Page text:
Brain Tumour Research is the only national charity in the UK focused on funding sustainable research to find a cure for brain tumours. We are building a game-changing network of world-class Research Centres of Excellence in the UK. Embracing passionate member charities nationwide, £5.5 million was raised towards research and support during 2016.
We are campaigning to see the national spend on research into brain tumours increased to £30 - £35 million a year, in line with breast cancer and leukaemia. The charity is celebrating a year of high-profile campaigning on this issue following the unprecedented success of its petition in 2016. Following that, Brain Tumour Research is now taking a leading role in the Government’s Task and Finish Working Group convened to tackle the historic underfunding for research.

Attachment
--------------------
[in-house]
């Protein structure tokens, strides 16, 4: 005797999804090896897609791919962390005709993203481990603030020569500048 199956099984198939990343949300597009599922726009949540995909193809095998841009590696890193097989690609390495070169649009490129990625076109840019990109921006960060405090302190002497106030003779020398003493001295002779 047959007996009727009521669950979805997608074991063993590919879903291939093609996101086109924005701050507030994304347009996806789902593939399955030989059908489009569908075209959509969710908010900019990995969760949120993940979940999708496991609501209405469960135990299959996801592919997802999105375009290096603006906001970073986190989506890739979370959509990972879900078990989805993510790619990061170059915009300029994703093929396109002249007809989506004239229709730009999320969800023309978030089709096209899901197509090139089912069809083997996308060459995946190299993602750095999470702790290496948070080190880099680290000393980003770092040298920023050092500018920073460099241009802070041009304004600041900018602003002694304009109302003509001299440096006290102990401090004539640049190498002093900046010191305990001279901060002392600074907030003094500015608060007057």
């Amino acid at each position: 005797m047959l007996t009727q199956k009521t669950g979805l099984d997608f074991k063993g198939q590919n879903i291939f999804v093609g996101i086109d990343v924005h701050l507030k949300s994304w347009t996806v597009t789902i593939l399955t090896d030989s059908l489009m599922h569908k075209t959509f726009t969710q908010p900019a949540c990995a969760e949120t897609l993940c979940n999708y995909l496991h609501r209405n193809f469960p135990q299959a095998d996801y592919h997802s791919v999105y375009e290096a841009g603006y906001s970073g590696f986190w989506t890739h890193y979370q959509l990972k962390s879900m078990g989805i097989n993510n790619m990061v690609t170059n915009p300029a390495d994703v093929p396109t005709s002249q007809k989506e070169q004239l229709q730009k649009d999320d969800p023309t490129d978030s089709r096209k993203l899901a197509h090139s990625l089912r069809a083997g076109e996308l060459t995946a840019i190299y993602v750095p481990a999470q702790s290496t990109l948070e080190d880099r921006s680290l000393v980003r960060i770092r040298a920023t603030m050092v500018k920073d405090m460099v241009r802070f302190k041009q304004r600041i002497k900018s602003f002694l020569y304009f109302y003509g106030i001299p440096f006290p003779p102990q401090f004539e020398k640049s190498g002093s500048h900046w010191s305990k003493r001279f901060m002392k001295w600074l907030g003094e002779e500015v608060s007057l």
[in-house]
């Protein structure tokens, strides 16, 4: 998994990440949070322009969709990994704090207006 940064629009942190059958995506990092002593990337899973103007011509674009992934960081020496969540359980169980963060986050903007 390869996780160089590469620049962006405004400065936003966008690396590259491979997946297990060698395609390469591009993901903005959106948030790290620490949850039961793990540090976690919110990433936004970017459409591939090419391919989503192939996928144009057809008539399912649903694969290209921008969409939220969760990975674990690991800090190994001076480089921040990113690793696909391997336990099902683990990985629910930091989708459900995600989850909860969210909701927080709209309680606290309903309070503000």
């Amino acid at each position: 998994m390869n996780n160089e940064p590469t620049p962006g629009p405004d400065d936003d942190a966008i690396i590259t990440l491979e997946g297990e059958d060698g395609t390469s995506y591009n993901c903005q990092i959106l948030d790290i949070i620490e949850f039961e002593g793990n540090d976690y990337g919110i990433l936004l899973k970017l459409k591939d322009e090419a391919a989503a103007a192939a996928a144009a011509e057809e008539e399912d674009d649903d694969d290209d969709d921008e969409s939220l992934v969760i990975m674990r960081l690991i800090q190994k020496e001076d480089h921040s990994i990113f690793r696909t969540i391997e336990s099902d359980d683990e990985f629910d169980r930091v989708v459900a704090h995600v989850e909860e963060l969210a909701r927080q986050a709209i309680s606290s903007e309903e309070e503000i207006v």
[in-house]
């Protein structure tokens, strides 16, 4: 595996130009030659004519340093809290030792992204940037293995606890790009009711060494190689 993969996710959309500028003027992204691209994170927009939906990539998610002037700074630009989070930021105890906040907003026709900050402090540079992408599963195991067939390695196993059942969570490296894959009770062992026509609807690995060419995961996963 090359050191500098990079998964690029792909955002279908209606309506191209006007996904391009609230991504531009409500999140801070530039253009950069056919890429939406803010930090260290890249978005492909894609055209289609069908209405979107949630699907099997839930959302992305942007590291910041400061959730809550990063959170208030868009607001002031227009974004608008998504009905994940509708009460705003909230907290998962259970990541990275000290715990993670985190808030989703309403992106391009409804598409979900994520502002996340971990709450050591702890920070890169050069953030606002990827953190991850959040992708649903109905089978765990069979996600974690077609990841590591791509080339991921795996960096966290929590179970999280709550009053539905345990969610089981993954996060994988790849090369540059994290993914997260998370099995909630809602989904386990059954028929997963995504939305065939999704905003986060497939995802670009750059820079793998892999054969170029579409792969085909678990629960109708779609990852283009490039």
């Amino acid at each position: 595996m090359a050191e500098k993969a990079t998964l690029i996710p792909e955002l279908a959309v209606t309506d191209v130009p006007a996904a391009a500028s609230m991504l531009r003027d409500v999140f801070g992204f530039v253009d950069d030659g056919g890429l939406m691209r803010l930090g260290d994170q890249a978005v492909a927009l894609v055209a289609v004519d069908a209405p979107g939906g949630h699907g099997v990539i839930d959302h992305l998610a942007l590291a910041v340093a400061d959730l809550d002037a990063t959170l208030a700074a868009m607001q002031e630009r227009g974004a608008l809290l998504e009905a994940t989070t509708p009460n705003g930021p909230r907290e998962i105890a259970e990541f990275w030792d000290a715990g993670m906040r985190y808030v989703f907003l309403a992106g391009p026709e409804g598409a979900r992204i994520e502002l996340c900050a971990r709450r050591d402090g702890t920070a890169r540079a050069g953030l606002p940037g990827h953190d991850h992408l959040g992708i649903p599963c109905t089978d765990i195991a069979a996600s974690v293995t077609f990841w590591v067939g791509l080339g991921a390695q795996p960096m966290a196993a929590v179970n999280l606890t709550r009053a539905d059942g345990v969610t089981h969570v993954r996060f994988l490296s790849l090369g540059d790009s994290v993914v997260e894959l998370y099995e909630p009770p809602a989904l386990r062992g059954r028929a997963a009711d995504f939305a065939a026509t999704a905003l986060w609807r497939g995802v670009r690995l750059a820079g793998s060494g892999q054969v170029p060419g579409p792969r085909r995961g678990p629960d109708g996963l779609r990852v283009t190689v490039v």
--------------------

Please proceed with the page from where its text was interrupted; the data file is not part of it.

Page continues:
Key statistics on brain tumours:
- Brain tumours kill more children and adults under the age of 40 than any other cancer
- They kill more children than leukaemia
- They kill more men under 45 than prostate cancer
- They kill more women under 35 than breast cancer
- Just 1% of the national spend on cancer research has been allocated to this devastating disease
- In the UK 16,000 people each year are diagnosed with a brain tumour
- Less than 20% of those diagnosed with a brain tumour survive beyond five years compared with an average of 50% across all cancers
- Incidences of, and deaths from, brain tumours are increasing.
Please quote Brain Tumour Research as the source when using this information. Additional facts and statistics are available from our website including our latest Report on National Research Funding. We can also provide case-studies and research expertise for media.